The proposal to set up a film city in Mysuru is expected to restore its glory as a centre of film production.
In the initial years, the Kannada film producers and artistes were struggling to produce a film. They had to then depend upon the then Madras and Bombay studios, which added to the cost and inconvenience. Mysore did not have a studio of its own or the facilities to help produce a film in the state then, although there were ample locations ideal for film shooting.
Though places like the Brindavan Gardens (Krishnarajasagar) and other locations were chosen for shooting not only by the Kannada film producers, but also by the producers of Hindi and other language films, the entire indoor shooting had to be done either in Madras or Bombay.
Some of the leading film personalities involved with Kannada and other languages’ film industry had inevitably chosen Madras as their abode, to avoid frequent travels to the metropolitan city. Despite this, the Kannada film industry produced a number of good and quality films.
Realising the struggle the industry was facing, G R Ramaiya made the maiden effort to set up a
studio in 1946. Perhaps, it was then that the Mysore state’s first studio in Saraswathipuram. Although he was a transport company owner, he ventured into the establishment of the Navajyothi Studio.
However, this studio did not survive for long, although films were produced and new actors in
Kannada cinema emerged. Financial hardship and a lack of government support those days brought the curtains down on the studio, though it had earned fame. This place lay abandoned for a long following the demise of Ramaiya and now has a private college, with no trace of the studio built by Ramaiya.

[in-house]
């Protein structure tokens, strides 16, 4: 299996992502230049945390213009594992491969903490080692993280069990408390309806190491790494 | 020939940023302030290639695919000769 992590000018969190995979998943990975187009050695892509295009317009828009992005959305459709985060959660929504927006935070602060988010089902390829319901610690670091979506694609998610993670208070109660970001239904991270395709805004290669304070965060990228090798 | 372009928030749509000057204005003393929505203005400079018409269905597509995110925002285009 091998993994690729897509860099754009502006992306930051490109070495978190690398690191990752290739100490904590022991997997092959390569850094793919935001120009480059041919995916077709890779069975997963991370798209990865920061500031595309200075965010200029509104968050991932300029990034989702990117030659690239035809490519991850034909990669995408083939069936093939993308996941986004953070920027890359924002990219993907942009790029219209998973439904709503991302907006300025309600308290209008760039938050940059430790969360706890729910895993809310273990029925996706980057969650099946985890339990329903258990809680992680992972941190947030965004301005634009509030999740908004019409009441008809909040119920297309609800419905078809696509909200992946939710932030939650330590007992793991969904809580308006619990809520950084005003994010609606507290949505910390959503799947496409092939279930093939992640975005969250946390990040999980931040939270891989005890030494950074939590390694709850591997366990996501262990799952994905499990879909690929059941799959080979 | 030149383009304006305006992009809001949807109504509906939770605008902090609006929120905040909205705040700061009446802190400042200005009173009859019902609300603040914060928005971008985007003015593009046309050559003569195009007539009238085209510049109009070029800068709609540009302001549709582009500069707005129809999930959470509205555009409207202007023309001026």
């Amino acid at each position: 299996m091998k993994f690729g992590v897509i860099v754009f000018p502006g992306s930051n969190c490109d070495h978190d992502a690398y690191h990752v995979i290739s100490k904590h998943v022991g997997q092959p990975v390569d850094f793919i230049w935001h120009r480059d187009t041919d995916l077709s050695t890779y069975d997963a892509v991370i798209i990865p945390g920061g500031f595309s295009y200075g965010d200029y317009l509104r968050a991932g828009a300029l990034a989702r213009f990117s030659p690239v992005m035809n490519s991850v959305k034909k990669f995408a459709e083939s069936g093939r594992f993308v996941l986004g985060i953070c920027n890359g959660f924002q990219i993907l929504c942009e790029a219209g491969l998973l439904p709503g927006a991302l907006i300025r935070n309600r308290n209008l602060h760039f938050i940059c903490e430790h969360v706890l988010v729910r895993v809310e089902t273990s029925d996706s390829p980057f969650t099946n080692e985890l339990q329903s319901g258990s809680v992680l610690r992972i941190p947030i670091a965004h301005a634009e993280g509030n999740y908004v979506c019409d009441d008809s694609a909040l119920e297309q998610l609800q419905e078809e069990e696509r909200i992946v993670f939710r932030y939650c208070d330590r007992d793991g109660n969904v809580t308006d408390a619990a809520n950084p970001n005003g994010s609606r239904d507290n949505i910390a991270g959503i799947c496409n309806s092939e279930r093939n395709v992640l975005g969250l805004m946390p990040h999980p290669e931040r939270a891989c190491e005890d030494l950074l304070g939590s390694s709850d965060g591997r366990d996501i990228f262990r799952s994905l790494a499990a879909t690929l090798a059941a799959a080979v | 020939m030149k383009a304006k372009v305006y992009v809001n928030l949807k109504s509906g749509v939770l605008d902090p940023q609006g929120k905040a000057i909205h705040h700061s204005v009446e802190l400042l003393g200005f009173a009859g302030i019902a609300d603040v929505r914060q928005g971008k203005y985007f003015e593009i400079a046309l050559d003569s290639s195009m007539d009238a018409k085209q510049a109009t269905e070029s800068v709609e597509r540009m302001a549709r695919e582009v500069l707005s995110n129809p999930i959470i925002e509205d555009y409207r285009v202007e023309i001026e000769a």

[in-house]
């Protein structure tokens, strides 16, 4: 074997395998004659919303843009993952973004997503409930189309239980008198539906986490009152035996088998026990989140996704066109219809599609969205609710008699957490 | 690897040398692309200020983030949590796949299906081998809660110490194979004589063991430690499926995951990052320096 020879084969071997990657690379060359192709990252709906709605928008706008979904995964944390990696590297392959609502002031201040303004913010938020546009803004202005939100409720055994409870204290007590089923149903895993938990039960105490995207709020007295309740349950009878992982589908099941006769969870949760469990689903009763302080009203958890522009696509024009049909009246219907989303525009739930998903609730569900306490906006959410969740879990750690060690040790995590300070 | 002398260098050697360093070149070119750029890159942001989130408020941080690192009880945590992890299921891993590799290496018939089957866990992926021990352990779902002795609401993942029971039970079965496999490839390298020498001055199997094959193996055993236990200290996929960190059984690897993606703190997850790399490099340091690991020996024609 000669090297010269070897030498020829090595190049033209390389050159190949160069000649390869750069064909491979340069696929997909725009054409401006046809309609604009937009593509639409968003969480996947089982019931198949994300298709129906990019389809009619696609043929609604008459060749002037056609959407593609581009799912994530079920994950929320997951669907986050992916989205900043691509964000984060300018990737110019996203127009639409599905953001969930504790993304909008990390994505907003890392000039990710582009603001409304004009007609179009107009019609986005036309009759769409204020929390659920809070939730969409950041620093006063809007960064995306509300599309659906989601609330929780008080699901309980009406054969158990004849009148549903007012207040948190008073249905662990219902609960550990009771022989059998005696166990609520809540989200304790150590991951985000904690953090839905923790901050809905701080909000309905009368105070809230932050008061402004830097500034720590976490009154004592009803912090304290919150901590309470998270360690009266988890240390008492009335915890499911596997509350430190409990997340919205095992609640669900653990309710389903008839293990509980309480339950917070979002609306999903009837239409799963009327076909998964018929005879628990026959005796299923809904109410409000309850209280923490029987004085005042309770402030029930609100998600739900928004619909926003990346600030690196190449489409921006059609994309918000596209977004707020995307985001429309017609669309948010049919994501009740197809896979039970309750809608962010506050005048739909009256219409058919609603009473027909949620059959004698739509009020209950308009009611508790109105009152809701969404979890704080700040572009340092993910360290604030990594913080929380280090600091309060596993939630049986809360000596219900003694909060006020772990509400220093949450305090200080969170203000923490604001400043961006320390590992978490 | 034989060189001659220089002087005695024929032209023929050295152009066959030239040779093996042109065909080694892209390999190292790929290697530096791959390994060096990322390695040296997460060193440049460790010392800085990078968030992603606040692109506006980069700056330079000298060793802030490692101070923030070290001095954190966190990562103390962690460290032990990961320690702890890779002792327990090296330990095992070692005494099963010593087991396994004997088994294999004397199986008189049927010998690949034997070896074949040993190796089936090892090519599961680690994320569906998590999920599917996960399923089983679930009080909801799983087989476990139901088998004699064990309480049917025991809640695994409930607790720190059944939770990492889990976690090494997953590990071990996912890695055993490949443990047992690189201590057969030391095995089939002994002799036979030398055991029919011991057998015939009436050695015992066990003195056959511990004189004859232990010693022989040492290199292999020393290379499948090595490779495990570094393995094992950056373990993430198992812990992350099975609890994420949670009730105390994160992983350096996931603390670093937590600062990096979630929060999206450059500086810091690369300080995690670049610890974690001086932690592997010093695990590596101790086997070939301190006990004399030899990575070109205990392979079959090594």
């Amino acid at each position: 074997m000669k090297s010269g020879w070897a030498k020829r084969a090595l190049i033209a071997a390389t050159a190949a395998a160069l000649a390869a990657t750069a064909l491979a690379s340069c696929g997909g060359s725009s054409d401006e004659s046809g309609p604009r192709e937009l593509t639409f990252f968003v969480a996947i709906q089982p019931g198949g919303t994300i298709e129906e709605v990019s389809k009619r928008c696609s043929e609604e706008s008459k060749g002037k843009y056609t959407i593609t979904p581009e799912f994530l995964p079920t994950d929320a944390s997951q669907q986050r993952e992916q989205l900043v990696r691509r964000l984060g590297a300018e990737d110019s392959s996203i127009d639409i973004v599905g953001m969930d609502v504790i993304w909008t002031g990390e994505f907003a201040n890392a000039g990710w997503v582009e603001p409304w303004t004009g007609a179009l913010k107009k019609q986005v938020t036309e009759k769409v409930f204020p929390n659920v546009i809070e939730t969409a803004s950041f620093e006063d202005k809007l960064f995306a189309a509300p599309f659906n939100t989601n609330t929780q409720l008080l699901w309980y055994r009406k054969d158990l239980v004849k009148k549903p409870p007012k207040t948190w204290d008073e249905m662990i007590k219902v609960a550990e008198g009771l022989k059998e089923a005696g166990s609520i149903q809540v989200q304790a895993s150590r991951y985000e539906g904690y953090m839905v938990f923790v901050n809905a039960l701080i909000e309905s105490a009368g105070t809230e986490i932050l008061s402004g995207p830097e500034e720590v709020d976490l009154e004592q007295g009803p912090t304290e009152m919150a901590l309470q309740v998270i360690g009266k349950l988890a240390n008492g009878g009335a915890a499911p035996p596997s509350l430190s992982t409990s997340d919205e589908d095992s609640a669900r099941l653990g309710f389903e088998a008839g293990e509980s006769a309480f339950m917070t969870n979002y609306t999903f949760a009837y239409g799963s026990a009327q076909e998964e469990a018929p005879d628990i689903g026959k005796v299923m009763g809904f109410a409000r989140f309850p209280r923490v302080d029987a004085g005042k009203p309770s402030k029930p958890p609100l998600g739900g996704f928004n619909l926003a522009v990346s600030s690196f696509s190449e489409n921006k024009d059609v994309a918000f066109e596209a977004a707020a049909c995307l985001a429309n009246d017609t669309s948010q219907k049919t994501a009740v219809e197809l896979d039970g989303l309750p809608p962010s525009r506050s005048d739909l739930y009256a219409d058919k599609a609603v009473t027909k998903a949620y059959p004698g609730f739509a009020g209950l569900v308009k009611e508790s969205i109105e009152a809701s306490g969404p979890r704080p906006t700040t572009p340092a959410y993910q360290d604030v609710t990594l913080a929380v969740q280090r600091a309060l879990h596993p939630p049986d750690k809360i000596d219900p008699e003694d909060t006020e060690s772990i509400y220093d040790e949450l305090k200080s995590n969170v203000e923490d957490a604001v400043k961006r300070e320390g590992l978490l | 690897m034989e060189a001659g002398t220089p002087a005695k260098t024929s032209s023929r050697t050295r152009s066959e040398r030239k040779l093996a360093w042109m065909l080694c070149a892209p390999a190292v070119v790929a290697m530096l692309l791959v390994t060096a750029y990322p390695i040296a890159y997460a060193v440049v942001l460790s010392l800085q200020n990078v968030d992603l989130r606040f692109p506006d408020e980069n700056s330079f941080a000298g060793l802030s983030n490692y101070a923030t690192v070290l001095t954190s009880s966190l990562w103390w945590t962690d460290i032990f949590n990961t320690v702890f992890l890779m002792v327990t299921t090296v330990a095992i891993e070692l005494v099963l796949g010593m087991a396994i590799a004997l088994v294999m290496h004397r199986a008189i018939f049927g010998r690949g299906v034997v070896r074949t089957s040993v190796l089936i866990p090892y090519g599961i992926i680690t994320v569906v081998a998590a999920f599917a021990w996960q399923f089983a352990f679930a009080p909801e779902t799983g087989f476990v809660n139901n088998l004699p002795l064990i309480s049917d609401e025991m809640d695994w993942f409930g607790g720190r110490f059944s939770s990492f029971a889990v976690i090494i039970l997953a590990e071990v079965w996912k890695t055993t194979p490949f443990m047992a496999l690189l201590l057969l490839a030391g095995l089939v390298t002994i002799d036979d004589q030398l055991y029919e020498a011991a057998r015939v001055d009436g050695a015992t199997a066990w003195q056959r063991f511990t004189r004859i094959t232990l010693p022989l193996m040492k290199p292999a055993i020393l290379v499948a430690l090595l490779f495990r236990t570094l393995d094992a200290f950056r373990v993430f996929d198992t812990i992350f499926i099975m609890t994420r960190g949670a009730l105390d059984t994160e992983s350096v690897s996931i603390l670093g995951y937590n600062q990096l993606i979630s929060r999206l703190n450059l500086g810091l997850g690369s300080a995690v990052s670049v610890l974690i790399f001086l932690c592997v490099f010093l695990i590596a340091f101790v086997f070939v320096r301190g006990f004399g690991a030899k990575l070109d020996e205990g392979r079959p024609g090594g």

A few years later, M N Basavarajaiah, who was into the field of private insurance, launched
the Premier Studios that brought to Mysore many film producers, artistes and technicians,
avoiding their frequent visits to Madras and put Mysore on the map of country’s film production.
For over two decades, it was a beehive of film activity where quite a few popular films were produced, including in languages other than Kannada. The pro-Kannada movement that took birth then also gave an impetus to the Kannada films and film industry.
The focus partly shifted to Bengaluru with the establishment of the Kanteerava Studios in 1970. However, the tragedy during the shooting of the ‘Sword of Tipu Sultan’, a Hindi film produced and directed by Sanjay Khan in 1990, when a fire engulfed the studios and took the lives of 24 artistes and technicians, and injured many, besides destroying portions of the studio, sounded the death-knell to it. Since then, there has been very little film production activity in Mysuru.
The establishment of the film city at Ratnapuri on the city outskirts requiring about 300 acres is seen to restore Mysuru’s prominence in film production. The government’s decision will be formally announced by Chief Minister Siddaramaiah during the State film award presentation here next month, it is reported.